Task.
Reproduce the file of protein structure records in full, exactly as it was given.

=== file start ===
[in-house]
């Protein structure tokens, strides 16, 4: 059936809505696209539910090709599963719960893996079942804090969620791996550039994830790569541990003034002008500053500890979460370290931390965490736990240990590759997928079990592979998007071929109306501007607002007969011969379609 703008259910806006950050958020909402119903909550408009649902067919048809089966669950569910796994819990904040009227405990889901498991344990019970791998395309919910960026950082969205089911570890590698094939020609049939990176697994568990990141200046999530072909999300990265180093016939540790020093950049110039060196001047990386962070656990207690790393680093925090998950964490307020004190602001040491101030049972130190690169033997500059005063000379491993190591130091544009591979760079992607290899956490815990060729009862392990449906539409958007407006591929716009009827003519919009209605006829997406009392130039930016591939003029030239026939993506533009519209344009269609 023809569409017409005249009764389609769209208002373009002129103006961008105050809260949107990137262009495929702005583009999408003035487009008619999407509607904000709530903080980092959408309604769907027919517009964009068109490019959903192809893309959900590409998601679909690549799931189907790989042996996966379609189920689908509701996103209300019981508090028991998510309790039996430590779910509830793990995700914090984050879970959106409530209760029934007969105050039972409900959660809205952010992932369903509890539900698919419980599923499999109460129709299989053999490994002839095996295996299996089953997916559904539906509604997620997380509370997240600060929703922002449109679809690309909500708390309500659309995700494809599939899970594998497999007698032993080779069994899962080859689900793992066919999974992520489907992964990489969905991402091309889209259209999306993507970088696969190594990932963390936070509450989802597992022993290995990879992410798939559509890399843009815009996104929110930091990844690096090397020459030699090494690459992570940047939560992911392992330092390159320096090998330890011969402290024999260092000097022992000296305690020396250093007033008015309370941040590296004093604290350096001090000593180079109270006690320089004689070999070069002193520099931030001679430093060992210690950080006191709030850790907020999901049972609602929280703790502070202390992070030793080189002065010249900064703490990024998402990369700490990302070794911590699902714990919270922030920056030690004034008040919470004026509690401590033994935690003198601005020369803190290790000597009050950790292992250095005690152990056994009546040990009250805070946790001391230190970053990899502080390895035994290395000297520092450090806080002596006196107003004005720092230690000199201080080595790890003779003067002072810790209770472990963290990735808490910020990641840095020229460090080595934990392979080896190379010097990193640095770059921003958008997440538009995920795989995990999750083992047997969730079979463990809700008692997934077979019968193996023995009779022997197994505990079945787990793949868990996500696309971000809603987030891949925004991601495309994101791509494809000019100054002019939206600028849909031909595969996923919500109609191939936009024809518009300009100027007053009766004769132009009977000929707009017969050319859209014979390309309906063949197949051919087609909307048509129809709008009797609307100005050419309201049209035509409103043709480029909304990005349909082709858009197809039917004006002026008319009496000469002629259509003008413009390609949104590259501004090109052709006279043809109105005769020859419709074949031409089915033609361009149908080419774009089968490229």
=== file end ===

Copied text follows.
[in-house]
């Protein structure tokens, strides 16, 4: 059936809505696209539910090709599963719960893996079942804090969620791996550039994830790569541990003034002008500053500890979460370290931390965490736990240990590759997928079990592979998007071929109306501007607002007969011969379609 703008259910806006950050958020909402119903909550408009649902067919048809089966669950569910796994819990904040009227405990889901498991344990019970791998395309919910960026950082969205089911570890590698094939020609049939990176697994568990990141200046999530072909999300990265180093016939540790020093950049110039060196001047990386962070656990207690790393680093925090998950964490307020004190602001040491101030049972130190690169033997500059005063000379491993190591130091544009591979760079992607290899956490815990060729009862392990449906539409958007407006591929716009009827003519919009209605006829997406009392130039930016591939003029030239026939993506533009519209344009269609 023809569409017409005249009764389609769209208002373009002129103006961008105050809260949107990137262009495929702005583009999408003035487009008619999407509607904000709530903080980092959408309604769907027919517009964009068109490019959903192809893309959900590409998601679909690549799931189907790989042996996966379609189920689908509701996103209300019981508090028991998510309790039996430590779910509830793990995700914090984050879970959106409530209760029934007969105050039972409900959660809205952010992932369903509890539900698919419980599923499999109460129709299989053999490994002839095996295996299996089953997916559904539906509604997620997380509370997240600060929703922002449109679809690309909500708390309500659309995700494809599939899970594998497999007698032993080779069994899962080859689900793992066919999974992520489907992964990489969905991402091309889209259209999306993507970088696969190594990932963390936070509450989802597992022993290995990879992410798939559509890399843009815009996104929110930091990844690096090397020459030699090494690459992570940047939560992911392992330092390159320096090998330890011969402290024999260092000097022992000296305690020396250093007033008015309370941040590296004093604290350096001090000593180079109270006690320089004689070999070069002193520099931030001679430093060992210690950080006191709030850790907020999901049972609602929280703790502070202390992070030793080189002065010249900064703490990024998402990369700490990302070794911590699902714990919270922030920056030690004034008040919470004026509690401590033994935690003198601005020369803190290790000597009050950790292992250095005690152990056994009546040990009250805070946790001391230190970053990899502080390895035994290395000297520092450090806080002596006196107003004005720092230690000199201080080595790890003779003067002072810790209770472990963290990735808490910020990641840095020229460090080595934990392979080896190379010097990193640095770059921003958008997440538009995920795989995990999750083992047997969730079979463990809700008692997934077979019968193996023995009779022997197994505990079945787990793949868990996500696309971000809603987030891949925004991601495309994101791509494809000019100054002019939206600028849909031909595969996923919500109609191939936009024809518009300009100027007053009766004769132009009977000929707009017969050319859209014979390309309906063949197949051919087609909307048509129809709008009797609307100005050419309201049209035509409103043709480029909304990005349909082709858009197809039917004006002026008319009496000469002629259509003008413009390609949104590259501004090109052709006279043809109105005769020859419709074949031409089915033609361009149908080419774009089968490229």